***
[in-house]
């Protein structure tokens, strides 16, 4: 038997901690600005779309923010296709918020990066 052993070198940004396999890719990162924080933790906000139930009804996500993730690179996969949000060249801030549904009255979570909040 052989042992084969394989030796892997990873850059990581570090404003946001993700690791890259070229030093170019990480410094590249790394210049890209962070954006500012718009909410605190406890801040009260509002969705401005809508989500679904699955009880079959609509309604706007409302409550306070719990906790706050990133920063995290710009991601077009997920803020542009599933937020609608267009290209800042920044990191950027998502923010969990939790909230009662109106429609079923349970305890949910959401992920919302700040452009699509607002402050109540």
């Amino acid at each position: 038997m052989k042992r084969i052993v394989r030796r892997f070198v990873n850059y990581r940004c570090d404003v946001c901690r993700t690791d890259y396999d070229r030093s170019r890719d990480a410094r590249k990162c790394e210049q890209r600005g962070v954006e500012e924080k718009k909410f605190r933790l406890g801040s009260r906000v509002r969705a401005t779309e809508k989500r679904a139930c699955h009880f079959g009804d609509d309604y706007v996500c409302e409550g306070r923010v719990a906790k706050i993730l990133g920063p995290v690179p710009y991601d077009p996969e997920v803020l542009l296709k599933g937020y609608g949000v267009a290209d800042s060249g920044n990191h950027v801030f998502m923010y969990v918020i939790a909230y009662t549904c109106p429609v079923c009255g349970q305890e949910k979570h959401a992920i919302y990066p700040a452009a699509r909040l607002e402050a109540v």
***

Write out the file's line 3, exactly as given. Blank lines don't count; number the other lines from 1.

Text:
């Amino acid at each position: 038997m052989k042992r084969i052993v394989r030796r892997f070198v990873n850059y990581r940004c570090d404003v946001c901690r993700t690791d890259y396999d070229r030093s170019r890719d990480a410094r590249k990162c790394e210049q890209r600005g962070v954006e500012e924080k718009k909410f605190r933790l406890g801040s009260r906000v509002r969705a401005t779309e809508k989500r679904a139930c699955h009880f079959g009804d609509d309604y706007v996500c409302e409550g306070r923010v719990a906790k706050i993730l990133g920063p995290v690179p710009y991601d077009p996969e997920v803020l542009l296709k599933g937020y609608g949000v267009a290209d800042s060249g920044n990191h950027v801030f998502m923010y969990v918020i939790a909230y009662t549904c109106p429609v079923c009255g349970q305890e949910k979570h959401a992920i919302y990066p700040a452009a699509r909040l607002e402050a109540v």